[KS] "World Cup system" positives

T.N. Park tnpark at mac.com
Sun Mar 3 01:54:42 EST 2002

Paikkim at aol.com wrote:

> I agree wholeheartedly with Prof. David McCann's comment.
> The comments on the question of romanization has so far run heavily against
> the new system proposed by the S. Korean government. I wonder if anyone is
> for the new system. It would be enlightening to hear from those who are for
> the new system, especially if a few of the scholars who helped to formulate
> the new scheme could step up to the plate explain why they are for it.Granted
> that most of us are used to the M-R system, still for myself, bi for rain, pi
> for blood as well as eo and eu instead of the diacrtical marks seem
> improvements on certain aspects of the old system

Although I have gone on record as being in favor of the Olympic system (the
M-R version utilized by the government prior to the new system, aka the
World Cup system), I do think the positives need to be addressed.

First, some of their intentions were good. They wanted to make a system that
could be rendered without the use of any key strokes more difficult than a
shift-key. Their claims that the difficulty of adding breves and apostrophes
tended for them to be not widely used by the layperson are somewhat valid,
but the claim that this led to widespread confusion tended toward
exaggeration. Among Korean place names, the only confusion caused by the
absence of the breve would be between Shinch'ôn [신천] and Shinch'on [신촌].
The confusion may come with transcription of everyday words and phrases, but
such words are typically accompanied by Hangul text as well, thus ending the

The English language is full of borrowed words like résumé, café, vis-à-vis,
El Niño, etc., that do not present an insurmountable difficulty in typing
them, nor lead to confusion if their diacritical marks are missing.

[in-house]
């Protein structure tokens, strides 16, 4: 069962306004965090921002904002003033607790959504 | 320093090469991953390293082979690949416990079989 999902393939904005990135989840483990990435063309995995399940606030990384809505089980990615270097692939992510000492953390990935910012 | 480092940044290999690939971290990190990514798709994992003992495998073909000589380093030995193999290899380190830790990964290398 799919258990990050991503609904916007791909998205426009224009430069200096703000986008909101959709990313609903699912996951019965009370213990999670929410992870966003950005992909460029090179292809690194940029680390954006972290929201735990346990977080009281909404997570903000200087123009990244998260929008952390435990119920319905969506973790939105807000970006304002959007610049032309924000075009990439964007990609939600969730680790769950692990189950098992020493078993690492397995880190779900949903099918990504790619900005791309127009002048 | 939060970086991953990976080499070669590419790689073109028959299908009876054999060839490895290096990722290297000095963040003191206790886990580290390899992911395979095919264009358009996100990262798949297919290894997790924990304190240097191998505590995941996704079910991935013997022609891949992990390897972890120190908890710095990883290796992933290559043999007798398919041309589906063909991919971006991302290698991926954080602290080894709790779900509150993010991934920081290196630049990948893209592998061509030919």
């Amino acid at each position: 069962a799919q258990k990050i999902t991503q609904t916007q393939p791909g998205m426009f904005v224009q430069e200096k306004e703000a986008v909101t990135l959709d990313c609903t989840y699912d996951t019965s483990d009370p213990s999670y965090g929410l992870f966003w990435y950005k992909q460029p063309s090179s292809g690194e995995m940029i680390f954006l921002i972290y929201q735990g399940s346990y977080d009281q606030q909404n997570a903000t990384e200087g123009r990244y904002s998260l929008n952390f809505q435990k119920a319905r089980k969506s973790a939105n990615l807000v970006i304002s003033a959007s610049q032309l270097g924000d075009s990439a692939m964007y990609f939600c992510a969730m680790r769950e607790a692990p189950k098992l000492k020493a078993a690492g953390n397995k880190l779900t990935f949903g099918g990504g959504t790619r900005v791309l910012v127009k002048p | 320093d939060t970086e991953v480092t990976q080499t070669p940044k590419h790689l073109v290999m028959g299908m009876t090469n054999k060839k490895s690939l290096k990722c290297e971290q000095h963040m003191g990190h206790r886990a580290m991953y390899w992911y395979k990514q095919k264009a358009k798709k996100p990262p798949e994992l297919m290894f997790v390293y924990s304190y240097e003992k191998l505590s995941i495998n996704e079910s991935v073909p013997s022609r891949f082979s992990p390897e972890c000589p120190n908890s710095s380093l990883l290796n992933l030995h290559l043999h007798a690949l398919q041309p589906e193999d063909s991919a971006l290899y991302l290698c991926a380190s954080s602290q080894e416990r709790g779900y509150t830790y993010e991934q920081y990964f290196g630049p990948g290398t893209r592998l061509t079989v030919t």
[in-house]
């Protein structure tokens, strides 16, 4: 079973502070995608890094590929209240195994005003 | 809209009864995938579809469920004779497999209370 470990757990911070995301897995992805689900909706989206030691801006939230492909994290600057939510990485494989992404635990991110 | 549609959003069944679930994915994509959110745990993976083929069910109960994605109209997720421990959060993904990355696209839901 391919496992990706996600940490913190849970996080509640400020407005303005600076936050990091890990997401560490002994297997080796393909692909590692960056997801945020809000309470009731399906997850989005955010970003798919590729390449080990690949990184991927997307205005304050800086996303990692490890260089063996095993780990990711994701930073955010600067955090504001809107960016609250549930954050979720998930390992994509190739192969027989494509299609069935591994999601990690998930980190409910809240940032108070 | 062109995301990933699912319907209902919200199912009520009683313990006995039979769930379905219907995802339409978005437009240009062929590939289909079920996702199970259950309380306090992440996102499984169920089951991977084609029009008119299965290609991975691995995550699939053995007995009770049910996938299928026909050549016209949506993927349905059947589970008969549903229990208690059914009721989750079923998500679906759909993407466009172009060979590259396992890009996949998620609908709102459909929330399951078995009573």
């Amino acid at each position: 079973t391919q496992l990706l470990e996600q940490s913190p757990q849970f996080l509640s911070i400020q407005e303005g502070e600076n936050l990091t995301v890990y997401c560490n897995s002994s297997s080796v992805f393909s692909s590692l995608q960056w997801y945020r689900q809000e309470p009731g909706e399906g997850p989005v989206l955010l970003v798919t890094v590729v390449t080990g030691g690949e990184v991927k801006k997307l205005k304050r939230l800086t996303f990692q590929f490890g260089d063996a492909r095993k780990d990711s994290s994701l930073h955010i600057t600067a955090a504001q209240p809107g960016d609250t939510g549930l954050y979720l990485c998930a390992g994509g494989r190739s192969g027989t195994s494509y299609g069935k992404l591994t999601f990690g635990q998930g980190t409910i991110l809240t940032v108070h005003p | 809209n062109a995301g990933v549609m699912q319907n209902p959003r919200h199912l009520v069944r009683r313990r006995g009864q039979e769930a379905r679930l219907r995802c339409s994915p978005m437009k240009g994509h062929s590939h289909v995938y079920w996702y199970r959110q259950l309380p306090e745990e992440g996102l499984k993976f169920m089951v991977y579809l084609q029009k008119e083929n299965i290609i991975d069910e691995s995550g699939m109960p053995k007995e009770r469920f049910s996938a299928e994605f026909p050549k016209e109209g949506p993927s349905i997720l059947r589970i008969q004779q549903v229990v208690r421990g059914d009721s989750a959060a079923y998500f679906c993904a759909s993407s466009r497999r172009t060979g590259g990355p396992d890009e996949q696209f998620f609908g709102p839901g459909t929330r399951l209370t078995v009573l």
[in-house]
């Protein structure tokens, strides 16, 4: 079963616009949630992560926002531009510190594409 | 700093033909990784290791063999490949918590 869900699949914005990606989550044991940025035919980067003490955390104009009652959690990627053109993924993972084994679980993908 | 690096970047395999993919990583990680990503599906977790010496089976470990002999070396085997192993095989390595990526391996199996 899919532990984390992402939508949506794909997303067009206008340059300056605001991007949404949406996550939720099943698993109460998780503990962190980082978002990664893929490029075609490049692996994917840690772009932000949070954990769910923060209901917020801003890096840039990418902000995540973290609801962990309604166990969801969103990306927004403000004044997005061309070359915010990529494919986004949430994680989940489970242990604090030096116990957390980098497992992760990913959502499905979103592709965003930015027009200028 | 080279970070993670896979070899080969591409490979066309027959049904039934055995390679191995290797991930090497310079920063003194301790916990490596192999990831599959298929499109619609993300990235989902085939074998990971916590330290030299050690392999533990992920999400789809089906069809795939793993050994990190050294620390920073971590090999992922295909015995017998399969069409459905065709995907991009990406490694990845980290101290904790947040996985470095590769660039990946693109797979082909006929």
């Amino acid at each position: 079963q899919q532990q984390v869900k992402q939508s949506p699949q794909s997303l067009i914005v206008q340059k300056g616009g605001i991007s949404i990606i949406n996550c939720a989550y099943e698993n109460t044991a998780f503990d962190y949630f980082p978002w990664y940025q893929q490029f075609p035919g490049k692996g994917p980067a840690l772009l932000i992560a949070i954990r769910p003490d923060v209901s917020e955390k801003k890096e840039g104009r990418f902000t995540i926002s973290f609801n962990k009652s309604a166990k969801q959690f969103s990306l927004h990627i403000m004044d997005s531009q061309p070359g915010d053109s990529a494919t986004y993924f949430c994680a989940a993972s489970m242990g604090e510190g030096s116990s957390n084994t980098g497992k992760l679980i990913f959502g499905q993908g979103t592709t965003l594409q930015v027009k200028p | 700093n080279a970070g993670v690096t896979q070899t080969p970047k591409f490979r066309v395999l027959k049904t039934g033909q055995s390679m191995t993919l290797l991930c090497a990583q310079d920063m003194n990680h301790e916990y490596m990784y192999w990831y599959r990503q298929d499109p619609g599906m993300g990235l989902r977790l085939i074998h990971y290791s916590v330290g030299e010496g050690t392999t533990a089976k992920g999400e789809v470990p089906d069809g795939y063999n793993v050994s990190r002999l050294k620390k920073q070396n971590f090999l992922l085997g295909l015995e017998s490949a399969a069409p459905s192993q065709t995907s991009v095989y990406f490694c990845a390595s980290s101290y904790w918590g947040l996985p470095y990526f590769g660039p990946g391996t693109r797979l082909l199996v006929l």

It seems to me that Korea's clout as the most-wired country in the world
could have been used to encourage Microsoft and Apple to make the breves
more consistently and easily accessible. That would have been far cheaper
than spending US$20 million on road signs. And certainly this type of
solution has been used effectively at lobbying for changes in the use of the
name "Sea of Japan."

Second, the encouragement by the new system to get users to romanise given
names as one word (e.g., Daejung) instead of two (Dae Jung) is, in my
opinion, an improvement, though this is not necessarily opposed to M-R, and
it is also one of the least followed aspects of the new system.

I might also add that those who had the new system implemented also made a
sincere effort to add Chinese characters to the new road signs (excuse me
for continuously focusing on the road signs, but it is one of the main
arenas in which the Romanisation issue is played out). This, too, is to
their credit.

Still opposition to the "World Cup system" exists for many reasons. The
important issue of consistency is very important, from cartography to Korean
studies scholarship. The simple fact that the 'eo' and 'eu' sounds
(especially the former) do not really come close to the Korean sounds they
are supposed to make, is another. While the ease of virtually always
transcribing ㅂ as b is convenient, the simple fact remains that ㅂ in an
initial sound does not sound like a 'b' (the sound of Hangul characters are
too complex for a one-to-one correspondence to work), making the new system
a failure for those poor souls who need it for oral communication. The new
system was touted by those who developed it as being an improvement over the
new system in terms of ease-of-use for those unfamiliar with the Korean
language, but hands-on experience shows the opposite is true.

The Korean government homepage (kois.go.kr) used to have an explanation of
the superiority of the World Cup system over the Olympic system, but it
contained a number of specious arguments based on examples that are easily
refuted (e.g., the writing of bus as 'pôsû'). What it comes down to is that
it is a system that fails to do what it purports to do, it is a waste of
resources that could be better spent improving usage of the previous system
which is based on a world standard, and it was steathily brought into
existence with little regard for the actual users, and for reasons that
bordered on xenophobia.


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